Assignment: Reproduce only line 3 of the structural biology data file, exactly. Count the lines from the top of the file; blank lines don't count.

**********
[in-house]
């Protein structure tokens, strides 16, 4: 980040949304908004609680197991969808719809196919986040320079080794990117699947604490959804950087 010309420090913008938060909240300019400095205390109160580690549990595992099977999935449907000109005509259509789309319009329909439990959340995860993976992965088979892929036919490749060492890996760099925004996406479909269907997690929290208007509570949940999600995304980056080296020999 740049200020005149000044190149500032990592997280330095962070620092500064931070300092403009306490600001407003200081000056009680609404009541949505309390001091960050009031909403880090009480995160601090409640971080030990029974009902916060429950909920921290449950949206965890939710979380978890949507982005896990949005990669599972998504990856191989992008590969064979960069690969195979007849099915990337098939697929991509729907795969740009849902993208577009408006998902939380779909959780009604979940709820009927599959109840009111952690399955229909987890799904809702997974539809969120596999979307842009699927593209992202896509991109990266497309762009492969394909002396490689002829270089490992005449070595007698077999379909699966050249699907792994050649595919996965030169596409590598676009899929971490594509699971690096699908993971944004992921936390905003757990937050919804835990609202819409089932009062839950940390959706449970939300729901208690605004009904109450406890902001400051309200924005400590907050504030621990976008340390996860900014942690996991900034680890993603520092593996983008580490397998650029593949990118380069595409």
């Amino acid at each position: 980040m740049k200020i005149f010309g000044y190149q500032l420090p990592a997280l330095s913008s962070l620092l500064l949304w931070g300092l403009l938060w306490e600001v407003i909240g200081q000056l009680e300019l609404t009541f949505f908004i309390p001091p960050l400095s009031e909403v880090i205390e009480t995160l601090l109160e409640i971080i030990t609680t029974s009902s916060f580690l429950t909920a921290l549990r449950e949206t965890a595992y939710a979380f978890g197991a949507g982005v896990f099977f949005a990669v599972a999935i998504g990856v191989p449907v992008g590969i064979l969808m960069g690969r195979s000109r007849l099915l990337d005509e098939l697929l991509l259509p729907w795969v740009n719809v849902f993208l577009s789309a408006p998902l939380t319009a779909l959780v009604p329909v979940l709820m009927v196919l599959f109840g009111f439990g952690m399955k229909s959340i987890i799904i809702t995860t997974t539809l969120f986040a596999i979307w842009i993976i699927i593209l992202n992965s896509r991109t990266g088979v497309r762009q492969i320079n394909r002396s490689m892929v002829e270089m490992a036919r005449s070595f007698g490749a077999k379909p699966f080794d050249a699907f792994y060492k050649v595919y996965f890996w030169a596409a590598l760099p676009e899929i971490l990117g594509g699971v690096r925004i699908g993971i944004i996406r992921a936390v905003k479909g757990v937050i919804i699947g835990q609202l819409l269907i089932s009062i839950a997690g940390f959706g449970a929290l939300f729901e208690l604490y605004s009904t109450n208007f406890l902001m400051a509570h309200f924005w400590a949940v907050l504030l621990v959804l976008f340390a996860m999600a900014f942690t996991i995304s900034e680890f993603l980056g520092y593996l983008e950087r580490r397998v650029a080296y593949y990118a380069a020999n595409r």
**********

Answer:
């Amino acid at each position: 980040m740049k200020i005149f010309g000044y190149q500032l420090p990592a997280l330095s913008s962070l620092l500064l949304w931070g300092l403009l938060w306490e600001v407003i909240g200081q000056l009680e300019l609404t009541f949505f908004i309390p001091p960050l400095s009031e909403v880090i205390e009480t995160l601090l109160e409640i971080i030990t609680t029974s009902s916060f580690l429950t909920a921290l549990r449950e949206t965890a595992y939710a979380f978890g197991a949507g982005v896990f099977f949005a990669v599972a999935i998504g990856v191989p449907v992008g590969i064979l969808m960069g690969r195979s000109r007849l099915l990337d005509e098939l697929l991509l259509p729907w795969v740009n719809v849902f993208l577009s789309a408006p998902l939380t319009a779909l959780v009604p329909v979940l709820m009927v196919l599959f109840g009111f439990g952690m399955k229909s959340i987890i799904i809702t995860t997974t539809l969120f986040a596999i979307w842009i993976i699927i593209l992202n992965s896509r991109t990266g088979v497309r762009q492969i320079n394909r002396s490689m892929v002829e270089m490992a036919r005449s070595f007698g490749a077999k379909p699966f080794d050249a699907f792994y060492k050649v595919y996965f890996w030169a596409a590598l760099p676009e899929i971490l990117g594509g699971v690096r925004i699908g993971i944004i996406r992921a936390v905003k479909g757990v937050i919804i699947g835990q609202l819409l269907i089932s009062i839950a997690g940390f959706g449970a929290l939300f729901e208690l604490y605004s009904t109450n208007f406890l902001m400051a509570h309200f924005w400590a949940v907050l504030l621990v959804l976008f340390a996860m999600a900014f942690t996991i995304s900034e680890f993603l980056g520092y593996l983008e950087r580490r397998v650029a080296y593949y990118a380069a020999n595409r």